14. Blackmax

    Blackmax Well-Known Member

     
  15. Blackmax

    Blackmax Well-Known Member

    My advice is catch and bonk every fish you can legally. No one is going to change the inevitable so relax and enjoy what's left.
     
    Fishtofino and BCRingo like this.
  16. BCRingo

    BCRingo Active Member

    The 2nd part is sad but true...
    The pace of destruction in recent years has gone beyond the level that prevails recovery...:(
     
  17. Blackmax

    Blackmax Well-Known Member

    It's horrible, can you imagine if we didn't have cell phones, this forum, fish finders, high speed downriggers, 20 lb balls etc. like the old days?
     
  18. Trapper

    Trapper New Member

    $250 for a licence might seem steep to people who have been getting their licences for essentially nothing, truly $28 is like getting a licence for free. What's a $100? Its nothing, pocket change, a nice supper in a decent restaurant without drinks. $200 is going out for supper twice without drinks. A couple tanks of fuel in your truck, again virtually nothing much. I vote we invest heavily in our resource and ensure it doesn't just limp along, but flourishes so that it's better than the old days. I believe it to be optional.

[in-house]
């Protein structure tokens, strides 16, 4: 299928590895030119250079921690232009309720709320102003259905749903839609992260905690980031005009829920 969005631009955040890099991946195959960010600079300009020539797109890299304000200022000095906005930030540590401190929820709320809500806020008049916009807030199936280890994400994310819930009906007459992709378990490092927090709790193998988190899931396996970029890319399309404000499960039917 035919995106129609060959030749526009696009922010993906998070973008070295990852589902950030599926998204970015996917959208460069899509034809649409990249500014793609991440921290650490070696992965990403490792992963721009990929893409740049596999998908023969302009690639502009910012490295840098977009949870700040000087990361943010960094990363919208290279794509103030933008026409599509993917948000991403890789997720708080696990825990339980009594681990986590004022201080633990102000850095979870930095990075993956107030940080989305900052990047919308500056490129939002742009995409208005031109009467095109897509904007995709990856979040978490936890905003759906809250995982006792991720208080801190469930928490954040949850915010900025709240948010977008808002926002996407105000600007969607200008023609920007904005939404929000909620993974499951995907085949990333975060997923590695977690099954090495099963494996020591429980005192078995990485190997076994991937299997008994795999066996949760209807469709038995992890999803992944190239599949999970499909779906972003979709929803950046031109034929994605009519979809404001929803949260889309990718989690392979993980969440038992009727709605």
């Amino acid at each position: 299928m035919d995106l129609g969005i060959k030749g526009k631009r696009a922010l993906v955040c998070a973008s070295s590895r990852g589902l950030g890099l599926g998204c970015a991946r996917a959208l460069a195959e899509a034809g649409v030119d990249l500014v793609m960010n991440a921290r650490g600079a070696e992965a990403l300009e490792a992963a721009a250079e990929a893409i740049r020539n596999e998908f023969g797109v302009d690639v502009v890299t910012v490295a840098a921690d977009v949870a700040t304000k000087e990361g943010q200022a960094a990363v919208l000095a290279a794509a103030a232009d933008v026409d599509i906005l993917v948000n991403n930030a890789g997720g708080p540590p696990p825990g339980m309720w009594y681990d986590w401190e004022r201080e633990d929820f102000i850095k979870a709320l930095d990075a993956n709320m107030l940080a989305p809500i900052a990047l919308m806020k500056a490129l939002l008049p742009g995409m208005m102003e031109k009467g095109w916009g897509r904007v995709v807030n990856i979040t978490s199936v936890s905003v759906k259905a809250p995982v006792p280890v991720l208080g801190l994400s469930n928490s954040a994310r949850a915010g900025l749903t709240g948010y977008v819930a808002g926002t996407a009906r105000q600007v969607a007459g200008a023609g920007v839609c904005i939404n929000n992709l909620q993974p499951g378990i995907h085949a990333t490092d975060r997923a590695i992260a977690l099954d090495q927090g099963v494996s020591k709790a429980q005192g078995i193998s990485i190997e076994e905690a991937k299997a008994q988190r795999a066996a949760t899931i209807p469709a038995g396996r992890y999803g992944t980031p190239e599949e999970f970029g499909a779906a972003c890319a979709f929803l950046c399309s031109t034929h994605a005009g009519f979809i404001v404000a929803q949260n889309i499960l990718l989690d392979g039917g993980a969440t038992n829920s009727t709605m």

Next alongside investing, we must protect our interest. Again some more money. A heavy handed legal defense fund, a powerful lobby group. This is what it takes to get it done. We need somebody to fight for us that the government will listen to, in a manner that commands the respect of our billion dollar contribution to this country. We already have a billion in it, we simply need to make it work for us. We need a strong voice to throw the weight behind it. We have the weight but don't use it.

    Hatcheries? Most certainly. More scientific study and action, of course. Hatcheries are branded as a band aid, a negative by some but makes zero sense. Wild fish captured and their eggs fertilized to the max instead of the small percentage that nature allows, eggs/smolts back in the same water that the wild fish came from. What's the difference? Nothing. except way more fish.

    Study the ocean etc... why aren't our fish flourishing, oh wait, we are pillaging this resource or that and our salmon need it instead of somebody making pocket change. Lets continue protecting the stocks and our billion dollars we already have in. Some industry polluting our streams, we take our other $50 million legal defense fund and shut them down. Don't/can't wait for the government to act because they enable these people. We lay way too much responsibility on our government or should I say dependence when all along they aren't interested in acting for us because they have their industry favored agendas. Serious money in the court will win. This is what it will take to fix it. Lets fix it instead of sitting on the internet complaining and arguing with each other and accomplishing little. It's just money.